GPS Solutions

, Volume 18, Issue 2, pp 309–322 | Cite as

Forward modeling of GPS multipath for near-surface reflectometry and positioning applications

  • Felipe G. NievinskiEmail author
  • Kristine M. Larson
Original Article


Multipath is detrimental for both GPS positioning and timing applications. However, the benefits of GPS multipath for reflectometry have become increasingly clear for soil moisture, snow depth, and vegetation growth monitoring. Most multipath forward models focus on the code modulation, adopting arbitrary values for the reflection power, phase, and delay, or they calculate the reflection delay based on a given geometry and keep reflection power empirically defined. Here, a fully polarimetric forward model is presented, accounting for right- and left-handed circularly polarized components of the GPS broadcast signal and of the antenna and surface responses as well. Starting from the fundamental direct and reflected voltages, we have defined the interferometric and error voltages, which are of more interest in reflectometry and positioning applications. We examined the effect of varying coherence on signal-to-noise ratio, carrier phase, and code pseudorange observables. The main features of the forward model are subsequently illustrated as they relate to the broadcast signal, reflector height, random surface roughness, surface material, antenna pattern, and antenna orientation. We demonstrated how the antenna orientation—upright, tipped, or upside-down—involves a number of trade-offs regarding the neglect of the antenna gain pattern, the minimization of CDMA self-interference, and the maximization of the number of satellites visible. The forward model was also used to understand the multipath signature in GPS positioning applications. For example, we have shown how geodetic GPS antennas offer little impediment for the intake of near-grazing reflections off natural surfaces, in contrast to off metal, because of the lack of diversity with respect to the direct signal—small interferometric delay and Doppler, same sense of polarization, and similar direction of arrival.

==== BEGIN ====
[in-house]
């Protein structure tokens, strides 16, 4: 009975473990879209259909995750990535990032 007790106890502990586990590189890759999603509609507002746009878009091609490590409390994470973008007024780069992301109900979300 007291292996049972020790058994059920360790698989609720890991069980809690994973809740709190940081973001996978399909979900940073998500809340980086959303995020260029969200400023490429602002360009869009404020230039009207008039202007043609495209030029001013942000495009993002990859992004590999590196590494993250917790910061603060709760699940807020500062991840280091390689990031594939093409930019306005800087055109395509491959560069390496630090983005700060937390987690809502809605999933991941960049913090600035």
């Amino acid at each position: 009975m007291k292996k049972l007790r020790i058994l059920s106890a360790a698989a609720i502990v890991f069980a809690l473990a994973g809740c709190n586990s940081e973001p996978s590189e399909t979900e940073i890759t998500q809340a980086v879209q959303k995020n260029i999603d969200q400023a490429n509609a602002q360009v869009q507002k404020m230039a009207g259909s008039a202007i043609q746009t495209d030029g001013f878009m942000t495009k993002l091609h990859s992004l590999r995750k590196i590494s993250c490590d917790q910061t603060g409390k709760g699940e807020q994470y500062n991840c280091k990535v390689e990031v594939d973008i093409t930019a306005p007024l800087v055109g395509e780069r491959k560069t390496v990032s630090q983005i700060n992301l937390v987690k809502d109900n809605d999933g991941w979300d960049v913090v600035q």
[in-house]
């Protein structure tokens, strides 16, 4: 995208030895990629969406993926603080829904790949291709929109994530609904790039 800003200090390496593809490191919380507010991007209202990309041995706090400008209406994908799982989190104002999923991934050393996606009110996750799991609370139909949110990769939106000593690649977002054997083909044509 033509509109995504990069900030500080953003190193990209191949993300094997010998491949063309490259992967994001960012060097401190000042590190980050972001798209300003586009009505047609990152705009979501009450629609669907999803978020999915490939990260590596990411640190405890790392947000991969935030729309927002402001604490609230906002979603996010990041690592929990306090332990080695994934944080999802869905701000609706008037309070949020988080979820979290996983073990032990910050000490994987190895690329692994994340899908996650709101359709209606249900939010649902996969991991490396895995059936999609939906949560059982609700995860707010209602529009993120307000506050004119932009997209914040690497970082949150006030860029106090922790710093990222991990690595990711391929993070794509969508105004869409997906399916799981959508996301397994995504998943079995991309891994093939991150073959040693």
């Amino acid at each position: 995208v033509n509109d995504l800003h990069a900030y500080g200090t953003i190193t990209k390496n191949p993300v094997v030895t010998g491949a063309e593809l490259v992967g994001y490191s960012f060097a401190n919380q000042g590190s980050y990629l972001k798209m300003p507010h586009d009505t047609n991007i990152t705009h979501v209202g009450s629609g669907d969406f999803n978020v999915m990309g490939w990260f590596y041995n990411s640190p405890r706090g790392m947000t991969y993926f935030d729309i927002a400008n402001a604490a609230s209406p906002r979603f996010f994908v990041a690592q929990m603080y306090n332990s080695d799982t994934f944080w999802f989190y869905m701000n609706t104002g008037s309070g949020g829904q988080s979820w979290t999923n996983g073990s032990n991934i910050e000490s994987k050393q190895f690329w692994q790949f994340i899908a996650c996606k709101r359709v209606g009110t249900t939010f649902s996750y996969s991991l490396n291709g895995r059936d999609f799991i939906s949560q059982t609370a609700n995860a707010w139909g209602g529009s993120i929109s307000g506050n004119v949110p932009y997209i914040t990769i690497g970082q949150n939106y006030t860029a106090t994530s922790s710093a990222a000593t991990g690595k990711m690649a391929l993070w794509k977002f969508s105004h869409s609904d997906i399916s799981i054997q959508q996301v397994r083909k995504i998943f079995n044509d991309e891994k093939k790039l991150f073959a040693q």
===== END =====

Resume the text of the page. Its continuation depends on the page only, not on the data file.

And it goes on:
GPS GNSS Multipath Reflectometry Reflections Interferometric Coherent Simulator Simulation 



This research was supported by NSF (EAR 0948957, AGS 0935725). Mr. Nievinski has been supported by a Capes/Fulbright Graduate Student Fellowship and a NASA Earth System Science Research Fellowship. Reviewers and the editor are gratefully acknowledged for their comments.


  1. Beckmann P, Spizzichino A (1963) The scattering of electromagnetic waves from rough surfaces. Pergamon (Republished by Artech, 1987), p 503Google Scholar
  2. Bourlier C, Pinel N, Fabbro V (2006) Illuminated height PDF of a random rough surface and its impact on the forward propagation above oceans at grazing angles. 2006 First European Conference on Antennas and Propagation. IEEE, pp 1–6. doi: 10.1109/EUCAP.2006.4584894
  3. Fontana RD, Cheung W, Novak PM, Stansell TA (2001) The new L2 civil signal. Proc ION GPS. Institute of Navigation, Salt Lake City, pp 617–631Google Scholar
  4. Georgiadou Y, Kleusberg A (1988) On carrier signal multipath effects in relative GPS positioning. Manuscr Geodaet 12:172–179Google Scholar